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Yemeni opposition general rejects plan to keep Saleh in power

From Nic Robertson, CNN
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Exclusive interview with Yemeni leader
  • Gen. Ahmer speaks to CNN in an exclusive interview
  • The United States must help implement a transition of power, Ahmer says
  • Vice President Hadi is "wise" and "our brother," Ahmer says

(CNN) -- The top general in the Yemeni opposition says he rejects a new proposal that would allow the country's embattled President Ali Abdullah Saleh to remain in power until a new leader is found.

"The general public in Yemen is seeking a transfer of power to the vice president," Gen. Ali Mohsen al-Ahmer said in an exclusive interview with CNN. "This is a principle that we must follow because there are agreements that sides have signed and it is compulsory that all sides agree on its specifics; not change its points."

Ahmer, a leading Yemeni military leader who defected to the opposition in March, told CNN that the Yemeni people want full implementation of an agreement written by the Gulf Cooperation Council that would push out Saleh and hold elections for a new government.

Ahmer also called for the United States, the European Union and the GCC to pressure Saleh to step down.

Yemen suffers as stalemate drags on
The people must help with these peaceful demands -- whether friends or neighbors -- to help Yemen pass to safe waters.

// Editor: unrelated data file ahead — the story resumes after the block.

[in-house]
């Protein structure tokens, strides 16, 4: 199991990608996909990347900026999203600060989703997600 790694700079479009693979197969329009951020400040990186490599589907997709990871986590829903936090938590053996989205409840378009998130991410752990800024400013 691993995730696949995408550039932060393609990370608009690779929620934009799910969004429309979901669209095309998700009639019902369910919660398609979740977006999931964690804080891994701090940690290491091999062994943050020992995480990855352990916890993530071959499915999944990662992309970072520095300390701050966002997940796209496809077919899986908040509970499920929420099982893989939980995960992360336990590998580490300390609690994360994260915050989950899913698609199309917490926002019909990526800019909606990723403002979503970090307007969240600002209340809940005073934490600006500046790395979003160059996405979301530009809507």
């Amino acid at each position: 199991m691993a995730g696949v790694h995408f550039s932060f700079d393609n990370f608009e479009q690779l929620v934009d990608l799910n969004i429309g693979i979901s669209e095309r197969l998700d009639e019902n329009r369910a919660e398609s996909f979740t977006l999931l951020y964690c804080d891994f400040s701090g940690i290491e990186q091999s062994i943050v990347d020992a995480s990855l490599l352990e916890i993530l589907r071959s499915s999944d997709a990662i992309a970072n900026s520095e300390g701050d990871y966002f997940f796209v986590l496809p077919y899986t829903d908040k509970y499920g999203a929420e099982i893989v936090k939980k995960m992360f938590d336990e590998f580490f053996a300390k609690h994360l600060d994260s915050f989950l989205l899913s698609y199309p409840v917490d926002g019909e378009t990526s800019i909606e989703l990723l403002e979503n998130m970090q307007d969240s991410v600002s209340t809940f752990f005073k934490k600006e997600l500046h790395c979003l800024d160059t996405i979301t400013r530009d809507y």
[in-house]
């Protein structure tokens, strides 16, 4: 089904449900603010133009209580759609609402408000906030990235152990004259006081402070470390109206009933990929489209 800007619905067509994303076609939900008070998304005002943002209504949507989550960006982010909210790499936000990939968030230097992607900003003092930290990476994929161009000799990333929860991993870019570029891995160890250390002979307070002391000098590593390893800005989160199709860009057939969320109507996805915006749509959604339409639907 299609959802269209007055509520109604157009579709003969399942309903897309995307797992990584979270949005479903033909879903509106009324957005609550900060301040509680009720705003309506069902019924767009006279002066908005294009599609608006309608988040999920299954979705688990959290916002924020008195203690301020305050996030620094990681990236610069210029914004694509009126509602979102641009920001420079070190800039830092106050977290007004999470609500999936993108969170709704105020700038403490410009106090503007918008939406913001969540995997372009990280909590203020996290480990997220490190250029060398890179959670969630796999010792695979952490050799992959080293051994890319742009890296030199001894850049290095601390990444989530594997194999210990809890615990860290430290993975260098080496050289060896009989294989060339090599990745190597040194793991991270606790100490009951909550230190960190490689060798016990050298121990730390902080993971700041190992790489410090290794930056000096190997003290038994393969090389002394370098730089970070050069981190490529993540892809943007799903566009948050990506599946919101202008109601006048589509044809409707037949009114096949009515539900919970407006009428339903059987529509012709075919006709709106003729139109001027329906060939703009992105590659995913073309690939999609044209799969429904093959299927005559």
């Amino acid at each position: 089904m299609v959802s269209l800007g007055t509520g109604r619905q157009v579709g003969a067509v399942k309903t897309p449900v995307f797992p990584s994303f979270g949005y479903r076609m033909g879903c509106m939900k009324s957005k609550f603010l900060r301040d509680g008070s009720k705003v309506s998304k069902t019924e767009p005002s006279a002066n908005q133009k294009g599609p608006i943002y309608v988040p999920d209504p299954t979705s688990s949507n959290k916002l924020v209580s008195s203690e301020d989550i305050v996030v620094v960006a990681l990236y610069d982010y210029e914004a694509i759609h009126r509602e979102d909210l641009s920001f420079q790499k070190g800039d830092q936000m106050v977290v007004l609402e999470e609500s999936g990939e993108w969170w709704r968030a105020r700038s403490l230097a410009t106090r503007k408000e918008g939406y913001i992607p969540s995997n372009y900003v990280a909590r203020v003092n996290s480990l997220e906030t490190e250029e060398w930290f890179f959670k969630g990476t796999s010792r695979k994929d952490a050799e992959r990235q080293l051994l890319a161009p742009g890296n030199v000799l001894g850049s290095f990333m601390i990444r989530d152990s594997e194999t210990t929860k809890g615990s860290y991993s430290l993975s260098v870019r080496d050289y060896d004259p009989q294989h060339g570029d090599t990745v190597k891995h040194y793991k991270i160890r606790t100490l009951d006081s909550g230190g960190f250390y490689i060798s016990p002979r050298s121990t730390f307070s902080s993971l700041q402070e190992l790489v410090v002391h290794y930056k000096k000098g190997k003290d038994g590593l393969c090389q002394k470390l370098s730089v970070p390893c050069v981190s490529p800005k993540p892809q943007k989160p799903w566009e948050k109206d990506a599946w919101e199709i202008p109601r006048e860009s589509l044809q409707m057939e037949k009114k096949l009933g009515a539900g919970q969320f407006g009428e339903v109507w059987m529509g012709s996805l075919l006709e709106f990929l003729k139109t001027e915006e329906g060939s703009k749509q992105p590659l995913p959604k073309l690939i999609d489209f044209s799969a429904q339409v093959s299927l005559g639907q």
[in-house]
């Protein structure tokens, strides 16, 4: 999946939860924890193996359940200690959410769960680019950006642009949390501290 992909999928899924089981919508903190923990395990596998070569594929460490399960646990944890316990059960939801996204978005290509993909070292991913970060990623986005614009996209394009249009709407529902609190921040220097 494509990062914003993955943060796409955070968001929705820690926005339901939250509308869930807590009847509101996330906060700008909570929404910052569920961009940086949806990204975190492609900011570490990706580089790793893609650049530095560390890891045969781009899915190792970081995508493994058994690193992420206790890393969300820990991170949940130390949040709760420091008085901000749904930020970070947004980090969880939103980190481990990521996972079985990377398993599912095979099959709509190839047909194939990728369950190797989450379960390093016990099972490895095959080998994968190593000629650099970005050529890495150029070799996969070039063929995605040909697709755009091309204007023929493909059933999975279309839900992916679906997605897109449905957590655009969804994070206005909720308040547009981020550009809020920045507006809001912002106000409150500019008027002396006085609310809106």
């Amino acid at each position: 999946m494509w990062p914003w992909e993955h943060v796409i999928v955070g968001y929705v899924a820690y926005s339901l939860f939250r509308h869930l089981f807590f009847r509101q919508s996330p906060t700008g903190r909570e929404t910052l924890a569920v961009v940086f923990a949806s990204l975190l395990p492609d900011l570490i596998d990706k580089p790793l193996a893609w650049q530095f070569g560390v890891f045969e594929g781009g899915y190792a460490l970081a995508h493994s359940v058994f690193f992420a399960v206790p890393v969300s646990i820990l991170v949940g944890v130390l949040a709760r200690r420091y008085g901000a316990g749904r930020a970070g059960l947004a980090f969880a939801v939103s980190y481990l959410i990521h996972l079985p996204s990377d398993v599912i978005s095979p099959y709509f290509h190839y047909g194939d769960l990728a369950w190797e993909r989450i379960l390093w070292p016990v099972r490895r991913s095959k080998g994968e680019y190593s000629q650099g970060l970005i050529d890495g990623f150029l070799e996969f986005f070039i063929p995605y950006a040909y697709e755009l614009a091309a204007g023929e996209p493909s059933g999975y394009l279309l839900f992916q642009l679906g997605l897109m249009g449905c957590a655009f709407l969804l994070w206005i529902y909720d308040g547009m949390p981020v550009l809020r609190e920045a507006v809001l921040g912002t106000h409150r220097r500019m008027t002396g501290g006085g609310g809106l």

--Gen. Ali Mohsen al-Ahmer.

"Our friends the Americans and the Europeans and the British and the GCC and Saudi Arabia are guarantors for its implementation," Ahmer said of the power transfer plan.

Yemen has been consumed by unrest for months as protesters have demanded an end to Saleh's rule. And Ahmer's stance is likely to harden its political stalemate.

Vice President Abdu Rabu Mansoor Hadi is the acting leader of Yemen in the absence of Saleh, who was wounded in a June 3 assassination attempt and is getting treatment in Saudi Arabia.

Saleh has said he intends to return.

Under the Gulf Cooperation Council plan, Saleh would have given up power to a transitional government after 30 days. But in May, after four members of his ruling party signed the deal, he refused -- saying he would not leave the country to sign the deal because he feared a coup, according to a senior official of his ruling General People's Congress party.

According to Ahmer, Hadi can make significant changes in Yemen even though he holds the title of acting president.

Ahmer spoke highly of Hadi, referring to him as "our brother the vice president" and calling him wise. He said "all sides agree on him and all respect him" to head the interim leadership that would oversee elections for a new government.

"In truth, he does not act with full authority as president of the Republic of Yemen, but in the future, he will practice his full authority," Ahmer said.

However, officials loyal to Saleh insist that he has to oversee any transition for it to be legitimate.

In recent weeks, government troops have battled both anti-government tribal forces and Islamic militants, including al Qaeda in the Arabian Peninsula.

Asked what steps are being taken to avoid further escalation of the conflict, Ahmer said the opposition wants the United States to play a role "because they are guarantors in this initiative."

"The people must help with these peaceful demands -- whether friends or neighbors -- to help Yemen pass to safe waters," Ahmer said.

CNN's Greg Botelho and Tom Cohen contributed to this report.

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